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I have no idea where to ask this question (new to this forum) but I always start with the women/...

Thanks
Huh. Funny how herSailnet always gets more posts from men than women. :)

Welcome to SailNet DixieLee!
 

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I must say I love the look of WinterRiver's job. Very nice indeed.

I fell in love with the whipped tiller/wheel look quite some few boats ago but the first time I tried it on a wheel was on our previous. Despite lack of skill I did the whole wheel over one weekend at anchor. I've seen better work but it was not difficult and I like both the feel and the look. Were I to be faced with a plain stainless wheel again I think I'd whip it as well. Current boat has leather cover and no need to refurbish.

I've never found it overly hard on the hands though the Wombet always wears gloves so I guess she is either criticising my handiwork or she is a bit of a softy.

 
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Huh. Funny how herSailnet always gets more posts from men than women. :)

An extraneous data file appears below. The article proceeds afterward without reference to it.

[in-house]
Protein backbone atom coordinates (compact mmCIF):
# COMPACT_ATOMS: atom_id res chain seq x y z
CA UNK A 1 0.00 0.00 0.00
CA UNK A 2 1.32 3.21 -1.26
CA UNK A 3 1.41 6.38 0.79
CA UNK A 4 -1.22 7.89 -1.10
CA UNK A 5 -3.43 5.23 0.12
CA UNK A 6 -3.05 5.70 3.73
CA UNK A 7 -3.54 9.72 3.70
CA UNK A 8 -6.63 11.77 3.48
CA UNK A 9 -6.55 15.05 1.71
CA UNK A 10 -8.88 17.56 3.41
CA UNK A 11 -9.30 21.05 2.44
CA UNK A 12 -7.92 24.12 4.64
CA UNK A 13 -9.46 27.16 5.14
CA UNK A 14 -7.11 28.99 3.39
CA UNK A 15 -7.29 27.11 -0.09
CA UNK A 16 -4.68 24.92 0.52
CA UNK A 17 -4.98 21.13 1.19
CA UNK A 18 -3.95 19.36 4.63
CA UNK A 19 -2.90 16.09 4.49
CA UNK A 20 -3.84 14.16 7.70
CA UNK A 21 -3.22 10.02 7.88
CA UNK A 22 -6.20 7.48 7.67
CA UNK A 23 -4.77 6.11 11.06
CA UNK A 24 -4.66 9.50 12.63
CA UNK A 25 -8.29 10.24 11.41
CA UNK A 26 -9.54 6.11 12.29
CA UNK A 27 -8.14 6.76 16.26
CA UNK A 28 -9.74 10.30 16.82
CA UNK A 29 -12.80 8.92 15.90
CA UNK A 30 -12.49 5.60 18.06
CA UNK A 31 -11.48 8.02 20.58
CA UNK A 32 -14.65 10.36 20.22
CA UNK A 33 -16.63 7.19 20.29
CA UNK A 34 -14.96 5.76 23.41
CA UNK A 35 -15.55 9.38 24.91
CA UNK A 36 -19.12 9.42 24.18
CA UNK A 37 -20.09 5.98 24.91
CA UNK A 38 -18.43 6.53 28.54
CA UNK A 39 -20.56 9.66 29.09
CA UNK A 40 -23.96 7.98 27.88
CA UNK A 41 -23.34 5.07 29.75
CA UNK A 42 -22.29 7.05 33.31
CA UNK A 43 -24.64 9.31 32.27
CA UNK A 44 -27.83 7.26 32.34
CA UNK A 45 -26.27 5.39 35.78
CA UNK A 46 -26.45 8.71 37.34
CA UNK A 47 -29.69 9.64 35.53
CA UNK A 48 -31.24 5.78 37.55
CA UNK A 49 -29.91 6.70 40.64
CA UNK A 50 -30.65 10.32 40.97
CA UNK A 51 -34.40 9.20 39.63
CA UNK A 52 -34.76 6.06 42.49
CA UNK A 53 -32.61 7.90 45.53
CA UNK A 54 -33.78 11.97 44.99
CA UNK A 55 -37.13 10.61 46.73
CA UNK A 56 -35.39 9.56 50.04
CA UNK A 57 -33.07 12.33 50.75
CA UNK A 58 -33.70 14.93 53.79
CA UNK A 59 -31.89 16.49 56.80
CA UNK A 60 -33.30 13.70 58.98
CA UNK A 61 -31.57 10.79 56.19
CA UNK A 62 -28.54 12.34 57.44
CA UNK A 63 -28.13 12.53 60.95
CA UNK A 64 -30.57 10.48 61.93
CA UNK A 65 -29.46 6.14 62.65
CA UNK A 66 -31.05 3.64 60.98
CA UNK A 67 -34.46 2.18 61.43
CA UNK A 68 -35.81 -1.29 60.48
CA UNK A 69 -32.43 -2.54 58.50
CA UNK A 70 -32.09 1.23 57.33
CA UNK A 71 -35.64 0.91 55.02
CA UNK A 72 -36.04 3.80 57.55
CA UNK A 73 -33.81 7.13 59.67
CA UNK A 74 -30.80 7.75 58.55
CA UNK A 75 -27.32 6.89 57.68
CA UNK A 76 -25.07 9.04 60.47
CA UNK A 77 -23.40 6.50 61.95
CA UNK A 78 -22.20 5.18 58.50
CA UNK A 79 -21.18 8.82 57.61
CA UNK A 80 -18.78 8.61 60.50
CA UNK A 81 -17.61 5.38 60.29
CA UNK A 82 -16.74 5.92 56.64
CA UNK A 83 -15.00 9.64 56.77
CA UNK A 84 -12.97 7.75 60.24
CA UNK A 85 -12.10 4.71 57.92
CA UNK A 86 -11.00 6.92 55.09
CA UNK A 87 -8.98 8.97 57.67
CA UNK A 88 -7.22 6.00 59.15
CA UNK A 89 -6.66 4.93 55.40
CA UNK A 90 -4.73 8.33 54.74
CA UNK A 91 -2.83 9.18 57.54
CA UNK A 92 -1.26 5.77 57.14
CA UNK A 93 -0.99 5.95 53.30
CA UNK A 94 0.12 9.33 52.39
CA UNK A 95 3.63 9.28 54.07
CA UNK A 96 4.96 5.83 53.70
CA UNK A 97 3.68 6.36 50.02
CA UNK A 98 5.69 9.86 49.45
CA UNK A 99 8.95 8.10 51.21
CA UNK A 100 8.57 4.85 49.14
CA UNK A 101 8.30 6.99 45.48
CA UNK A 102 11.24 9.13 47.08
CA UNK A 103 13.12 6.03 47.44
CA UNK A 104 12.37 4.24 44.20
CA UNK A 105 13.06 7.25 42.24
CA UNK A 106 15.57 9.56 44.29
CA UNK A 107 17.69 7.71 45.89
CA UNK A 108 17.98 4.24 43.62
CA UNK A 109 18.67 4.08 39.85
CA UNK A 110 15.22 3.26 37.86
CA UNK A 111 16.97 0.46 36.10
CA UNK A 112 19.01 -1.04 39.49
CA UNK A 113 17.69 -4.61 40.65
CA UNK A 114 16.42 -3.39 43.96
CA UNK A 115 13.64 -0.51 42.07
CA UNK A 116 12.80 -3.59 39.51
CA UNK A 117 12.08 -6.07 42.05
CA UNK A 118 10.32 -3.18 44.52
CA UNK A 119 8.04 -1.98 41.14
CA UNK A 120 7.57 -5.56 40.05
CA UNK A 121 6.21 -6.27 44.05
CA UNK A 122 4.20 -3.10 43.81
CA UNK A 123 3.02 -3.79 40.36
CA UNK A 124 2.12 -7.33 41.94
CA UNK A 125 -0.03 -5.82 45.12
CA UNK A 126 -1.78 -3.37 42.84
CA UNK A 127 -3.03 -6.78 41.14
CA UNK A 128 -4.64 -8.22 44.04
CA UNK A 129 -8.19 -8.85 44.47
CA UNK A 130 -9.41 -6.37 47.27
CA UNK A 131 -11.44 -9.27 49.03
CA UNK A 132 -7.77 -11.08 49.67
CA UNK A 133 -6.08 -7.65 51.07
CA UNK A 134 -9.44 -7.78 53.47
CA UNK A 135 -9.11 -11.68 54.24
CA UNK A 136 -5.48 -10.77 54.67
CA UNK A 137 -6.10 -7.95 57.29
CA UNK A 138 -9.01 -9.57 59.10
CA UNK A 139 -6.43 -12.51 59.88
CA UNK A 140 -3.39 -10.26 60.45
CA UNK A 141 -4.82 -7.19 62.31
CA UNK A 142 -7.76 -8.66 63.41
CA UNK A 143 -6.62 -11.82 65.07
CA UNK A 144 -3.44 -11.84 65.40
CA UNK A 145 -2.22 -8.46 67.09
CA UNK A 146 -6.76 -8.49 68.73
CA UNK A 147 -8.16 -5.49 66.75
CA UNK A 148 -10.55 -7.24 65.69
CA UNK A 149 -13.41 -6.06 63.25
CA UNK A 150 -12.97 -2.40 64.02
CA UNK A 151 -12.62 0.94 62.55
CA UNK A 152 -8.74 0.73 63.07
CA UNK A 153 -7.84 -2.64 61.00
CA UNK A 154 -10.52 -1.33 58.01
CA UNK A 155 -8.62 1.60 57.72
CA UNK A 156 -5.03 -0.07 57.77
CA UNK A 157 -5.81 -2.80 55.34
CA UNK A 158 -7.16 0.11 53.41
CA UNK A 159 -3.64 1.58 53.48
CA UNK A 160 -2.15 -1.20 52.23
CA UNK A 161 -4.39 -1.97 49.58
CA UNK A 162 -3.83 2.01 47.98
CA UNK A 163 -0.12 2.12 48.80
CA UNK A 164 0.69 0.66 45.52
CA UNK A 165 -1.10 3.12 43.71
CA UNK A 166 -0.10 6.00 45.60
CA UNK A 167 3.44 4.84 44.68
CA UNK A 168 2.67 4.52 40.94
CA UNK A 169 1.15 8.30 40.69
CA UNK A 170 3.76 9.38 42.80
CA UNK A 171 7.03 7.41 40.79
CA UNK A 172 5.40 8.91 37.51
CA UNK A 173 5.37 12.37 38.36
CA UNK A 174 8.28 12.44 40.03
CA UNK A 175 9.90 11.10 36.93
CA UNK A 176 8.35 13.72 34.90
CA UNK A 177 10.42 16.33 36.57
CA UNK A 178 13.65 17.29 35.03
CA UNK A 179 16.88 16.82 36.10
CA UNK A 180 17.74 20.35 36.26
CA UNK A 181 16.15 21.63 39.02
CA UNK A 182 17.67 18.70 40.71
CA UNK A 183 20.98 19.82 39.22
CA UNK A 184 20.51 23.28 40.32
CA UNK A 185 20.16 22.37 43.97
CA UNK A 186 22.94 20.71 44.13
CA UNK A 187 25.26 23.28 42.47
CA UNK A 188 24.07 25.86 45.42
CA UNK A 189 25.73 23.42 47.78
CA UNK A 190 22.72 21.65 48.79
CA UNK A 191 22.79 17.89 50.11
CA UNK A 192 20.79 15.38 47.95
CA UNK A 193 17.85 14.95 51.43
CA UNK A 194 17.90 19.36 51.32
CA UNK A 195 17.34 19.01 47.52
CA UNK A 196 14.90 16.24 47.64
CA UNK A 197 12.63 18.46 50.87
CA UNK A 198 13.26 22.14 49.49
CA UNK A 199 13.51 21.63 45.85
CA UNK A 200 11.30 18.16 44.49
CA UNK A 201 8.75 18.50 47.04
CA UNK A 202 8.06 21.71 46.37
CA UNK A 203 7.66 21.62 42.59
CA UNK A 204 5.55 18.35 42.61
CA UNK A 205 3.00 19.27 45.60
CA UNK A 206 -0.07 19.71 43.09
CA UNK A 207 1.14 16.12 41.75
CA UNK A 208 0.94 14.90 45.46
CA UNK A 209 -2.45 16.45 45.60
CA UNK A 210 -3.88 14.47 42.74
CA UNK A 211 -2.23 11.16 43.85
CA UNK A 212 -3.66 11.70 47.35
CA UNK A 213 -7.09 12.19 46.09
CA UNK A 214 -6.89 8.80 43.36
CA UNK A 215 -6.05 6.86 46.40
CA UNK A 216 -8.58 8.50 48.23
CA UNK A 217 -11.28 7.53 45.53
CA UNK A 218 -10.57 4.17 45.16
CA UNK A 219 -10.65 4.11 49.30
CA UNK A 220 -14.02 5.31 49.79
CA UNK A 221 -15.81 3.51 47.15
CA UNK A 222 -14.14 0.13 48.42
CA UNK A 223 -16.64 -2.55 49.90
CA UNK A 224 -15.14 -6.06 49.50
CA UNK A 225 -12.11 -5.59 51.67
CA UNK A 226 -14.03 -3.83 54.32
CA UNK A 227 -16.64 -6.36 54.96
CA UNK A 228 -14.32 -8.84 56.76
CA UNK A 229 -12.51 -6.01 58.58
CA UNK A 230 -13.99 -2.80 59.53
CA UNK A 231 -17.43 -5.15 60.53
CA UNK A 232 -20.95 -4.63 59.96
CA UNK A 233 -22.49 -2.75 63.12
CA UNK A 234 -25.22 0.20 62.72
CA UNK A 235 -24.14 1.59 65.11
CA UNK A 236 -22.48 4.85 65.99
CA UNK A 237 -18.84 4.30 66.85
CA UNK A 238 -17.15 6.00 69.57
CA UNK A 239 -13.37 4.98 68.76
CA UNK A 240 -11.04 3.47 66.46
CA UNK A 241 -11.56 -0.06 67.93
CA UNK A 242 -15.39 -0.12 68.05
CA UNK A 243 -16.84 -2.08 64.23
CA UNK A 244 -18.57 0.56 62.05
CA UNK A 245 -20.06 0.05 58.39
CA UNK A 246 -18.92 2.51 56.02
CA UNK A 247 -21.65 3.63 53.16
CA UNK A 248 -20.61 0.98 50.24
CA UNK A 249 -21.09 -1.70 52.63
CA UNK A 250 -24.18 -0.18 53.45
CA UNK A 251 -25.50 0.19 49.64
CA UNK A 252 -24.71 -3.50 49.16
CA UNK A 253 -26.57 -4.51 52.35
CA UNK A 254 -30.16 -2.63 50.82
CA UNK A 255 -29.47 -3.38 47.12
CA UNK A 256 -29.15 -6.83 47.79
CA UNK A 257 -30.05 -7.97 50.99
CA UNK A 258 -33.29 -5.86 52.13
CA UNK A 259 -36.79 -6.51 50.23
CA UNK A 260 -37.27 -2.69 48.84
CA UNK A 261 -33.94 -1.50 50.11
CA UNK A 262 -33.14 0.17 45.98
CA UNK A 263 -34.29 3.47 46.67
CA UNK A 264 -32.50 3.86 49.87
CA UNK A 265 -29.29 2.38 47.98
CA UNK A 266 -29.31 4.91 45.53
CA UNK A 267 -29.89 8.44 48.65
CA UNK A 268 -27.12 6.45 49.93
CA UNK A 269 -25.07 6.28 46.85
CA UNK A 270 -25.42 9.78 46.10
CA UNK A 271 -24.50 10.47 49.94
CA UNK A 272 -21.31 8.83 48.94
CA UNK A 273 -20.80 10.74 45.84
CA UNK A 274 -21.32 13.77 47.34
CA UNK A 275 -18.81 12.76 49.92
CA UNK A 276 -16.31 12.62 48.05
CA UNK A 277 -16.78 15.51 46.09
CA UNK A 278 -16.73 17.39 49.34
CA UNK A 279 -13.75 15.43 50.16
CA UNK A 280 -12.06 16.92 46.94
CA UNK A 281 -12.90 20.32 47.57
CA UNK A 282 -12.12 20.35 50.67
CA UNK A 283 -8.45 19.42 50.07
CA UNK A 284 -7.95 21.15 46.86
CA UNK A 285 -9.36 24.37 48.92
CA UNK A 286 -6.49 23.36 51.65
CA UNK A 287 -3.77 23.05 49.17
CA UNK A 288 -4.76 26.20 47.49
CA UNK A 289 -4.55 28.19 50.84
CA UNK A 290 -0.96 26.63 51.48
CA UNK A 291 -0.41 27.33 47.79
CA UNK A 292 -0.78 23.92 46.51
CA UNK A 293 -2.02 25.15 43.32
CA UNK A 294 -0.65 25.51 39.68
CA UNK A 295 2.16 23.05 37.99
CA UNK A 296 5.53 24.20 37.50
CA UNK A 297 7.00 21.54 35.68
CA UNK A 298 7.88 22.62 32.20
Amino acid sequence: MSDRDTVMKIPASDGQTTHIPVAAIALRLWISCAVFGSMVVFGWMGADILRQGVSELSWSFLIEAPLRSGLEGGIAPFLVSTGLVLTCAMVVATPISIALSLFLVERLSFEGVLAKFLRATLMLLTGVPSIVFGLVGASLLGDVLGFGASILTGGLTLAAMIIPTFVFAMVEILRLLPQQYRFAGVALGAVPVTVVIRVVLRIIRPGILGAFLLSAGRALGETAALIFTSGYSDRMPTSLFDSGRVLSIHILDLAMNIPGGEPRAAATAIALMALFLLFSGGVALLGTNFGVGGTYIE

Welcome to SailNet DixieLee!
Then open a HisSailNet and we can all go our separate ways, if you prefer it that way.

I do not and find nothing gender specific about this question. It's sad this forum has value for topics like this.
 
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I wrapped the SS wheel of our new-to-me cat the night before we left on a 3-day Christmas week delivery. I figured the SS wheel would be too darn cold, which was correct. A few thoughts:

* Unless you are into fancy knot work, a plain wrapping gets the job done in an hour of less.
* To my hand, a plain wrapping is more comfortable. The knots look beautiful, but I fond them irritating.
* Wear rubber-faced work gloves; the increase in grip makes for a tight wrap. Wetting the line will make it shrink-to-fit, which also helps. This is key if knots are not used; it's got to be tight. But don't get every turn tight; lay on 6 loose turns and then grab with the gloves and twist. Hold what you've got with one hand and repeat.
* I like 3/16" line (Cheap double braid--some stretch help hold the tension) better. Faster too. More insulation.



Since our wheel is under a hard top it has stayed mold free and is wearing well after ~ 3000 miles of coastal cruising (5 years).
 

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I posted this project in the low-bucks project thread, and am happy to repeat it here.

The leather wrap on our wheel had seen better days. I searched online and in books for an easy, good-looking wheel wrap, and then played with some line for a few days. I came up with a simple solution.

My daughter and I wrapped our 42" wheel in a couple days with paracord. It feels good under the hands, with plenty of friction to get a good grip but not so much that it's uncomfortable. I think it looks pretty good too. :)